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Halloween costumes only an IT geek could love

What could be scarier than IT security breaches and software audits? For those of you who want to impress your friends and co-workers with a little bit of Halloween creativity (while sending along some subtle hints), Rachel Lebeaux, associate editor of, and I have compiled a list of the perfect tech 2008 Halloween costumes. From fun to frightening, these costumes are sure to be a hit at any party. You can even wear one of them at home as you greet the trick-or-treaters — passing out Hershey’s miniatures and disaster recovery advice to the ghosts and ghouls in your neighborhood.

– The computer virus. This frightening costume can really be ANYTHING, as these horrifying threats come in many forms. Need an added boost to identify yourself? Carry around a sign that reads something like, “computer viruses helped contribute to $8.5 billion in consumer losses in 2008” or “Click me! I self-replicate.” Have some fun with it – this is the one day of the year you can.

– A Post-it note with a secure password written on it. Get a plain, bright yellow shirt and write something like “PW- 1hgjM87c” across the front. Wear this one into the office as a subtle reminder to your IT staffers. If they ask you what you are, tell them they should know – one third of the most powerful passwords are still being written on Post-it notes.

– A software audit. No one will be pleased to see you show up at the party! Why? Because deep down, they may have been expecting you.

KACE Networks Inc., a Mountain View, Calif.-based systems management company commissioned a survey this year and found that 69% of those surveyed said they were “not confident” that they were in compliance with software license agreements. And 67% of the IT executives and managers surveyed said their companies haven’t taken steps to ensure compliance. What would you wear? Anything, really. Just make sure to tell people you’re there to collect thousands of dollars in legal and licensing fees after finding those extra, unlicensed mailboxes in Microsoft Exchange. Get official – start with a certified letter.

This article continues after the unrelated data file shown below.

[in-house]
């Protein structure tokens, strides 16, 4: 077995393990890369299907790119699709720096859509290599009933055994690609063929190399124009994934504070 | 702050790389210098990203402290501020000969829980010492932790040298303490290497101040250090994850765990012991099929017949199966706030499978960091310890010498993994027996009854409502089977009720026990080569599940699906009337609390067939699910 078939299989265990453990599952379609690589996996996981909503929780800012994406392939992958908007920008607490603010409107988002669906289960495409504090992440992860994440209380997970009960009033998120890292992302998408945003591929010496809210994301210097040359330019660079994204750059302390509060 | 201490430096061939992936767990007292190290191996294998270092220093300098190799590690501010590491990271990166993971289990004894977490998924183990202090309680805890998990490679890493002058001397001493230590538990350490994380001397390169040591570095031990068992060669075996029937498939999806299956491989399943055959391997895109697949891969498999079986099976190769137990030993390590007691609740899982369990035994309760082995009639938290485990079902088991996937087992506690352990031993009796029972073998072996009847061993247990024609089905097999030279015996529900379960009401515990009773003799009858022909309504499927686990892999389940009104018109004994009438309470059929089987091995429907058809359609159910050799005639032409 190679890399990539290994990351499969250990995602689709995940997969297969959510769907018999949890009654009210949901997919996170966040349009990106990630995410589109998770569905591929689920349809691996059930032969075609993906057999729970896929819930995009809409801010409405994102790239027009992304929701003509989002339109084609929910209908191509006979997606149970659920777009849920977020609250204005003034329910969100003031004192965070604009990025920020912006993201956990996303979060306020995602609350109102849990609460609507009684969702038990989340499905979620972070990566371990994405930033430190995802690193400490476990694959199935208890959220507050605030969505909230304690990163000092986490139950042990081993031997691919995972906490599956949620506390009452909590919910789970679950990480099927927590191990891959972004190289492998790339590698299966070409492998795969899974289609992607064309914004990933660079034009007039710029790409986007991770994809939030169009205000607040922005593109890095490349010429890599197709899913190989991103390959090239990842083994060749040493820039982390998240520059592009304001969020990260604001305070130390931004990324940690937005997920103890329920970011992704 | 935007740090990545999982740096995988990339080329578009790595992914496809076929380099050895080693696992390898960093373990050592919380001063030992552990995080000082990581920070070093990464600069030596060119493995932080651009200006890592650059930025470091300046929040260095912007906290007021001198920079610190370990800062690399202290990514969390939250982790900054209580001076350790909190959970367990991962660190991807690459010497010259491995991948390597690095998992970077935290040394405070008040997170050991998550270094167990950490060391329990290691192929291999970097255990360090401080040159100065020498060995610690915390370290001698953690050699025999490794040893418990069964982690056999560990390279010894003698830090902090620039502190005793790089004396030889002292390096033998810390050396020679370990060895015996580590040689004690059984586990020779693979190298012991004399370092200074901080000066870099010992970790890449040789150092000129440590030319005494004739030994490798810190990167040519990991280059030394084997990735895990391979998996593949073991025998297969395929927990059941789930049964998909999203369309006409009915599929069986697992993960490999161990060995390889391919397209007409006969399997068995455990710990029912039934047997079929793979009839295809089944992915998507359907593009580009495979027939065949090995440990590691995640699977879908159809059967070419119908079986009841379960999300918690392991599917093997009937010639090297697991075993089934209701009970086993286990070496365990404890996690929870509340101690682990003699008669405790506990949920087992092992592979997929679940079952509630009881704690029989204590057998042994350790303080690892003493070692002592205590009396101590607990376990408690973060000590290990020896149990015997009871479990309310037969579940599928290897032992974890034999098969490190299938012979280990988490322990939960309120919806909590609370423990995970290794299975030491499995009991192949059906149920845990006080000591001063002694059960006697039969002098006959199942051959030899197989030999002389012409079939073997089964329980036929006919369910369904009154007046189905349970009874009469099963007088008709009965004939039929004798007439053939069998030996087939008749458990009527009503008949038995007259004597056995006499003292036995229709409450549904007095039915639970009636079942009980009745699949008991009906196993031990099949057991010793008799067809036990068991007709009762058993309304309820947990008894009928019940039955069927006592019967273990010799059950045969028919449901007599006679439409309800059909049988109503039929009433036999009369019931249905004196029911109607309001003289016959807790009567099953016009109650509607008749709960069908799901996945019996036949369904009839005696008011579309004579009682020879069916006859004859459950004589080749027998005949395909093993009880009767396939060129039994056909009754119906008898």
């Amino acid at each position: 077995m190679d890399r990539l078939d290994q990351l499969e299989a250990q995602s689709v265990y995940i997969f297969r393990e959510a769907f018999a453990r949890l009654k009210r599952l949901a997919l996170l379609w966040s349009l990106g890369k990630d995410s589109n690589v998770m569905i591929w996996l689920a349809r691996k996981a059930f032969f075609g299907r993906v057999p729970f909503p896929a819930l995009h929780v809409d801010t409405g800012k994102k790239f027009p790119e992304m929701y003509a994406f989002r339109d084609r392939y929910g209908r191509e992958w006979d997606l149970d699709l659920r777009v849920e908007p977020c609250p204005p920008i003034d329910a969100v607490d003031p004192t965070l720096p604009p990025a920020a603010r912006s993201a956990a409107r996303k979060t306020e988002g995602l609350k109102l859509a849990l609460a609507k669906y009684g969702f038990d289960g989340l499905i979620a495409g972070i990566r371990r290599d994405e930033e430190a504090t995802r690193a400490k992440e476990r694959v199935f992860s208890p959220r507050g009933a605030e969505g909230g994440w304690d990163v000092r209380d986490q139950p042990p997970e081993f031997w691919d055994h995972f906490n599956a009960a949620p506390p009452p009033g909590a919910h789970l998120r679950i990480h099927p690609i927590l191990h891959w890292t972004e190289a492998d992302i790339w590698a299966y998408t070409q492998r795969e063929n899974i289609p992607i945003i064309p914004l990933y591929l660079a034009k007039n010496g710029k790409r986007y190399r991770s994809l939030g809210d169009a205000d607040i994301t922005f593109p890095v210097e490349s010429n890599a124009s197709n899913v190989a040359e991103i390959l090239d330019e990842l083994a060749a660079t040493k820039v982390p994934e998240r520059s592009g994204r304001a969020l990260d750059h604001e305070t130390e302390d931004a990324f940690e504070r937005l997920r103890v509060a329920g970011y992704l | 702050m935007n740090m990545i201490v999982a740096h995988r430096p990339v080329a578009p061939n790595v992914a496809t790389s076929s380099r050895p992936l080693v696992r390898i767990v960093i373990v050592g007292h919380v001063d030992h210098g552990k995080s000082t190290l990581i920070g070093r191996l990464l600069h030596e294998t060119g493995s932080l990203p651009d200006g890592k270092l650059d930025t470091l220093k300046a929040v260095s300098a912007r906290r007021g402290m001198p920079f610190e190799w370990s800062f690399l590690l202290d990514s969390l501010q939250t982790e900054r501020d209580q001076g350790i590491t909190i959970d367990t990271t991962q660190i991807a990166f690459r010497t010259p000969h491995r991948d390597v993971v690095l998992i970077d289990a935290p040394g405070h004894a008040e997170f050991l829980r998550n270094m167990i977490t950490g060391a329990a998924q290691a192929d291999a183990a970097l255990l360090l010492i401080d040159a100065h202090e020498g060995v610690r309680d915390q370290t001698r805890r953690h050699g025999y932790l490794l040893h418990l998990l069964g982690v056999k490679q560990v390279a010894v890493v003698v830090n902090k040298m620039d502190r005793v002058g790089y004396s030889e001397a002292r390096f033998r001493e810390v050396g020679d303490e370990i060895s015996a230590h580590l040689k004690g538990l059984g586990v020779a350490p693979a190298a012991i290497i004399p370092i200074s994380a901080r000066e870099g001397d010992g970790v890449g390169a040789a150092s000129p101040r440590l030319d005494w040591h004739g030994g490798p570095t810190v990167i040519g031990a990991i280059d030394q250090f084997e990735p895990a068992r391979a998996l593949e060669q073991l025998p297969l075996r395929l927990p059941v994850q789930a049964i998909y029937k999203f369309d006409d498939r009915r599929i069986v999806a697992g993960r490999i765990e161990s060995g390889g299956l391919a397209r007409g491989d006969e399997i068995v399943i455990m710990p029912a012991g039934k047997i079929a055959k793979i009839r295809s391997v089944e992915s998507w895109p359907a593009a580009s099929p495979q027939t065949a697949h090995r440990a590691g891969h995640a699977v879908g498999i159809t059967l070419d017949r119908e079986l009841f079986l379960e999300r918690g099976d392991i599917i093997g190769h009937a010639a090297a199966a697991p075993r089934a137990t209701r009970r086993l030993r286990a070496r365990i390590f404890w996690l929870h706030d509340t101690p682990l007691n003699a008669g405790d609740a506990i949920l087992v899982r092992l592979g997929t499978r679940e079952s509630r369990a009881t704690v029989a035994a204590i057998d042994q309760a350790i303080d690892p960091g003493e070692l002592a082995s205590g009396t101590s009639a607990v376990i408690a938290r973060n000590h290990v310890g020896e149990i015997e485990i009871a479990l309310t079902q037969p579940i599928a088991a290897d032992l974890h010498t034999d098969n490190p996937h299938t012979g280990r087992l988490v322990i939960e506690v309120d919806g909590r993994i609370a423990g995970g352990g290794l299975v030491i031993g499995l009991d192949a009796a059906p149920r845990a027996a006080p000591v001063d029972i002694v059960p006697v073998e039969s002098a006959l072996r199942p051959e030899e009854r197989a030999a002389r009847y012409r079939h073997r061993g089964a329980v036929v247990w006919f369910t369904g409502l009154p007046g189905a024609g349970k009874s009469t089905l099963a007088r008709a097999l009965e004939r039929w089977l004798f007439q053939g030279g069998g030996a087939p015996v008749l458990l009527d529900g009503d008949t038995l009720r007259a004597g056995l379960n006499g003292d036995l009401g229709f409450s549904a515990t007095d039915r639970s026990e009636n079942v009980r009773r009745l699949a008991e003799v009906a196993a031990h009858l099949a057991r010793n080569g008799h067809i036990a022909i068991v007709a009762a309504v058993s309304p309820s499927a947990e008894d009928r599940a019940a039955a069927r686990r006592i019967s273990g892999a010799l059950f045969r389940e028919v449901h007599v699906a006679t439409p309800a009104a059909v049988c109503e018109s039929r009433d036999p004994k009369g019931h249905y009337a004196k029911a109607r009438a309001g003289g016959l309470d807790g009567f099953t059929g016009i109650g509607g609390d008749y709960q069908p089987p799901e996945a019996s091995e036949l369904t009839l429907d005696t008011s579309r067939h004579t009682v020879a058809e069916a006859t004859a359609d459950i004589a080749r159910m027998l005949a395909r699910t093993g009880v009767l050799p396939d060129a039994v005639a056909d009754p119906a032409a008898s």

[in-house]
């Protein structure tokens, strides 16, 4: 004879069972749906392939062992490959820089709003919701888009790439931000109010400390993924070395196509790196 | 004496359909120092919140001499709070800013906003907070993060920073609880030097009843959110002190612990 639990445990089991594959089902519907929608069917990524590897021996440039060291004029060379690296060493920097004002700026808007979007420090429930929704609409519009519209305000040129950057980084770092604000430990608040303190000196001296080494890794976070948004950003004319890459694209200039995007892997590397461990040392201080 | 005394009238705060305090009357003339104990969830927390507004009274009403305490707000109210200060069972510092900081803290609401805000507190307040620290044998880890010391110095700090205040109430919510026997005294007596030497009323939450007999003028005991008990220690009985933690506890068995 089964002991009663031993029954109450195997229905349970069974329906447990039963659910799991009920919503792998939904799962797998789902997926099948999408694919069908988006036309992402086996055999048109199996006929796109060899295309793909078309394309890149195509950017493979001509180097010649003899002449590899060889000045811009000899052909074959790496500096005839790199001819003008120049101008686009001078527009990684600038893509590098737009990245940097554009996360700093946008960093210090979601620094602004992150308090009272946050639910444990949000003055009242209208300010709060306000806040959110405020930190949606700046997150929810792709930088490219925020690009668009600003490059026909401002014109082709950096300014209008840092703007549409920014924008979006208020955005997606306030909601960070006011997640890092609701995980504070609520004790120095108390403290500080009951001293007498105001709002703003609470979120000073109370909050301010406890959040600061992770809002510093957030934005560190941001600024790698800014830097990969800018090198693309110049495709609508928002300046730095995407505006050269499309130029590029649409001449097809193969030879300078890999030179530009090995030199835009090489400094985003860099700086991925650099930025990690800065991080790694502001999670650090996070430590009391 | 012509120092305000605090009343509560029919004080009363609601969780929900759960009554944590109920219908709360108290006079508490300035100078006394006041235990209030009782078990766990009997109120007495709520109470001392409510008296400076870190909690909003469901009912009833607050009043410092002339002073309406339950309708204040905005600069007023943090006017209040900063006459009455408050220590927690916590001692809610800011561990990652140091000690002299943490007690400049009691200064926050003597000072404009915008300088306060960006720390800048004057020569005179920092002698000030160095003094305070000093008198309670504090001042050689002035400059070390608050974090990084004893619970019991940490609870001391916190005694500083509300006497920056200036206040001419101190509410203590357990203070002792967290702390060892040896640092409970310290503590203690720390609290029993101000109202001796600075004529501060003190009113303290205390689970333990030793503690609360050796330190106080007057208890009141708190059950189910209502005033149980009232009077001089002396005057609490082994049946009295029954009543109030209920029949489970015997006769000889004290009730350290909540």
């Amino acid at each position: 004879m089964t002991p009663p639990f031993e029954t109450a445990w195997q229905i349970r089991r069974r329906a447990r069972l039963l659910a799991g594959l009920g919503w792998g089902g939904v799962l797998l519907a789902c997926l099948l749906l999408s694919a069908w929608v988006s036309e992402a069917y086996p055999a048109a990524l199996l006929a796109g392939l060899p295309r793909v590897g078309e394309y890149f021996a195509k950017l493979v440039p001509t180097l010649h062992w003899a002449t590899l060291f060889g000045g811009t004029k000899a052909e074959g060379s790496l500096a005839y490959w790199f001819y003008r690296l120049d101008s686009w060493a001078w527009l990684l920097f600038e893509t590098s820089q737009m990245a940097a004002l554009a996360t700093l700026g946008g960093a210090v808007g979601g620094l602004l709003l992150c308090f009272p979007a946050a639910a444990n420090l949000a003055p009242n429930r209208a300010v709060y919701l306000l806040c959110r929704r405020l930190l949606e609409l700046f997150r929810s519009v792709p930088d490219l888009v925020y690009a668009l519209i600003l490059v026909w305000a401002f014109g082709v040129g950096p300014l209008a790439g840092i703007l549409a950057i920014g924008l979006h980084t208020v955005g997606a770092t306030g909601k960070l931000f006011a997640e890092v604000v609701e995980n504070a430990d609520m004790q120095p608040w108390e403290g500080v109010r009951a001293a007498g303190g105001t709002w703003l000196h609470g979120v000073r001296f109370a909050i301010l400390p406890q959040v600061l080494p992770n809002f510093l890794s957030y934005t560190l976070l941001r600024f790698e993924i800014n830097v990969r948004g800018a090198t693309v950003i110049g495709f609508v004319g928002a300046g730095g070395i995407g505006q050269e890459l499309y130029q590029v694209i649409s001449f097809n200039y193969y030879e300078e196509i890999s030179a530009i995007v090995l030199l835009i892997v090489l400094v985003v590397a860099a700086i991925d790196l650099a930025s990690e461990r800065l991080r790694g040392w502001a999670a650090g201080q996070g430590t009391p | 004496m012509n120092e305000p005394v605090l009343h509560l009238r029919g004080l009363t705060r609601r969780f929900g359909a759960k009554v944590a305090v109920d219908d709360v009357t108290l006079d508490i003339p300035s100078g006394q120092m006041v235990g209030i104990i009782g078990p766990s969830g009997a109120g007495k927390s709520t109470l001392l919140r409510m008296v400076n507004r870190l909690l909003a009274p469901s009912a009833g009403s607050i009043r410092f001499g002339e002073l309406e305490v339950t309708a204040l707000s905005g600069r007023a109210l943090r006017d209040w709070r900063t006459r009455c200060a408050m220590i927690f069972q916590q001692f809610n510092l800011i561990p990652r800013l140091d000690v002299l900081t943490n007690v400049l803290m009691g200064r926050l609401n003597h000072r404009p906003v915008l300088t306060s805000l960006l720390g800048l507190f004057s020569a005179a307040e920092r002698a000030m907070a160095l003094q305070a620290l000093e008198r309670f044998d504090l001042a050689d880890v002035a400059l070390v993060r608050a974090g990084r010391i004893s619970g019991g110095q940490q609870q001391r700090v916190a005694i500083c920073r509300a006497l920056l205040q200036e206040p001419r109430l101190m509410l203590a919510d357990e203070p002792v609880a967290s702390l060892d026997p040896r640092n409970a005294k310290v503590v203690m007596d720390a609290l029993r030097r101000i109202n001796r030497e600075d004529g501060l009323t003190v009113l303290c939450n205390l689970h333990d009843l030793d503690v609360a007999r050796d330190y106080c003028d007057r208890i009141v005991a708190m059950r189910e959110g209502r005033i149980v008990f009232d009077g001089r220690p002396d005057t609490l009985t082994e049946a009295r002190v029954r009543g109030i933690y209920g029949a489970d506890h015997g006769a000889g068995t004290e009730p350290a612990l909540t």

– A bad disaster recovery plan. This one may take a bit more explanation. Safety pin some basic (bad) plans to your shirt, like “physically relocate servers – down the street” or “only back up user data every so often … or when the mood strikes you.” Maybe not as sexy and exciting as some of the other options but for those who have experienced a disaster and have lost valuable time and money as the result of a poor plan, it’s an absolute nightmare. Go on, apply some ghoulish face paint for good measure.

– A hiring freeze. At first glance, this costume isn’t too scary but requires you to channel in some Debbie Downer remarks. Drape paper icicles over your light-blue (ice-blue?) shirt with the words “Now Hiring” written across it and then crossed out. Walk around telling people that a recent Fierce CIO report found that out of the 50 CIOs surveyed, nearly 25% said they have imposed a hiring freeze, while half said they are cutting spending on consultants and contractors. Tell them the job cuts and hiring freezes mean expanded work roles for IT staff are becoming standard procedure and, as a result, they’ll be spending more time in the office. Eek!

Want the other five? Visit the Total CIO blog for more chilling ideas.